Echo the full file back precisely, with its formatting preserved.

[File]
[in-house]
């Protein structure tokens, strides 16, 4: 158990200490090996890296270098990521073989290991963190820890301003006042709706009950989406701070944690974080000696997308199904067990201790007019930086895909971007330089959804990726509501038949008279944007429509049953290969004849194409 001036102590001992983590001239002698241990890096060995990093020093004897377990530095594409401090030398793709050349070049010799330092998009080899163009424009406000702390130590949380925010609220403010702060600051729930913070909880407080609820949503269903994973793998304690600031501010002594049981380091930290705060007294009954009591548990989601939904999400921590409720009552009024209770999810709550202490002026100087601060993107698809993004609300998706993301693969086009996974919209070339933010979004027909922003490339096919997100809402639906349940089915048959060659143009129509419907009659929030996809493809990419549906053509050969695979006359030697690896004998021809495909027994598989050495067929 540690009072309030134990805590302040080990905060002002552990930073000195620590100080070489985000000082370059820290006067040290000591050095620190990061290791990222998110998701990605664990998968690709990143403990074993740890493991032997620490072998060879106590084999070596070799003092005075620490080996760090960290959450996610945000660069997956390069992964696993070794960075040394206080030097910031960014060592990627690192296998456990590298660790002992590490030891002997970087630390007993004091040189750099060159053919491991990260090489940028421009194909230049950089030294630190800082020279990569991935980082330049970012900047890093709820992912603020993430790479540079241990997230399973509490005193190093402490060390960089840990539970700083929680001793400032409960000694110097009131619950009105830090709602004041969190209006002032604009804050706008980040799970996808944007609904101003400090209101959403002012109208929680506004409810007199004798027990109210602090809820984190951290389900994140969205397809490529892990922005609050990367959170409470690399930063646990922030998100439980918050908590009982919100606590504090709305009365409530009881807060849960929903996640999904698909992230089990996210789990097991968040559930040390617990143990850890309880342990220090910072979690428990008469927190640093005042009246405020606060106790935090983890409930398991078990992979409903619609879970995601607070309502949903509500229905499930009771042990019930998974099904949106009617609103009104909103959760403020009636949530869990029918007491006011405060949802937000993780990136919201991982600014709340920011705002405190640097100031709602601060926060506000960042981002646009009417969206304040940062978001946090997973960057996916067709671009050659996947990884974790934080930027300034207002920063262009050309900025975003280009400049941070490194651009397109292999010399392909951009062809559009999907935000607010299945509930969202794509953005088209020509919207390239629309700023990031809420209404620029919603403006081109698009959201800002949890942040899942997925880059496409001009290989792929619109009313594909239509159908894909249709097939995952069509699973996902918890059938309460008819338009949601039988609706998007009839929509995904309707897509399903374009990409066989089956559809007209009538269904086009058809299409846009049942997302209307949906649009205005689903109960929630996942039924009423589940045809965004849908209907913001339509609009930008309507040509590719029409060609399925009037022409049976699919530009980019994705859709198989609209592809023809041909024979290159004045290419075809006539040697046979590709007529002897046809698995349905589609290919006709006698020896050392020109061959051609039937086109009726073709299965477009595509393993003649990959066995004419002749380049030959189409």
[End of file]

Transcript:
[in-house]
């Protein structure tokens, strides 16, 4: 158990200490090996890296270098990521073989290991963190820890301003006042709706009950989406701070944690974080000696997308199904067990201790007019930086895909971007330089959804990726509501038949008279944007429509049953290969004849194409 001036102590001992983590001239002698241990890096060995990093020093004897377990530095594409401090030398793709050349070049010799330092998009080899163009424009406000702390130590949380925010609220403010702060600051729930913070909880407080609820949503269903994973793998304690600031501010002594049981380091930290705060007294009954009591548990989601939904999400921590409720009552009024209770999810709550202490002026100087601060993107698809993004609300998706993301693969086009996974919209070339933010979004027909922003490339096919997100809402639906349940089915048959060659143009129509419907009659929030996809493809990419549906053509050969695979006359030697690896004998021809495909027994598989050495067929 540690009072309030134990805590302040080990905060002002552990930073000195620590100080070489985000000082370059820290006067040290000591050095620190990061290791990222998110998701990605664990998968690709990143403990074993740890493991032997620490072998060879106590084999070596070799003092005075620490080996760090960290959450996610945000660069997956390069992964696993070794960075040394206080030097910031960014060592990627690192296998456990590298660790002992590490030891002997970087630390007993004091040189750099060159053919491991990260090489940028421009194909230049950089030294630190800082020279990569991935980082330049970012900047890093709820992912603020993430790479540079241990997230399973509490005193190093402490060390960089840990539970700083929680001793400032409960000694110097009131619950009105830090709602004041969190209006002032604009804050706008980040799970996808944007609904101003400090209101959403002012109208929680506004409810007199004798027990109210602090809820984190951290389900994140969205397809490529892990922005609050990367959170409470690399930063646990922030998100439980918050908590009982919100606590504090709305009365409530009881807060849960929903996640999904698909992230089990996210789990097991968040559930040390617990143990850890309880342990220090910072979690428990008469927190640093005042009246405020606060106790935090983890409930398991078990992979409903619609879970995601607070309502949903509500229905499930009771042990019930998974099904949106009617609103009104909103959760403020009636949530869990029918007491006011405060949802937000993780990136919201991982600014709340920011705002405190640097100031709602601060926060506000960042981002646009009417969206304040940062978001946090997973960057996916067709671009050659996947990884974790934080930027300034207002920063262009050309900025975003280009400049941070490194651009397109292999010399392909951009062809559009999907935000607010299945509930969202794509953005088209020509919207390239629309700023990031809420209404620029919603403006081109698009959201800002949890942040899942997925880059496409001009290989792929619109009313594909239509159908894909249709097939995952069509699973996902918890059938309460008819338009949601039988609706998007009839929509995904309707897509399903374009990409066989089956559809007209009538269904086009058809299409846009049942997302209307949906649009205005689903109960929630996942039924009423589940045809965004849908209907913001339509609009930008309507040509590719029409060609399925009037022409049976699919530009980019994705859709198989609209592809023809041909024979290159004045290419075809006539040697046979590709007529002897046809698995349905589609290919006709006698020896050392020109061959051609039937086109009726073709299965477009595509393993003649990959066995004419002749380049030959189409």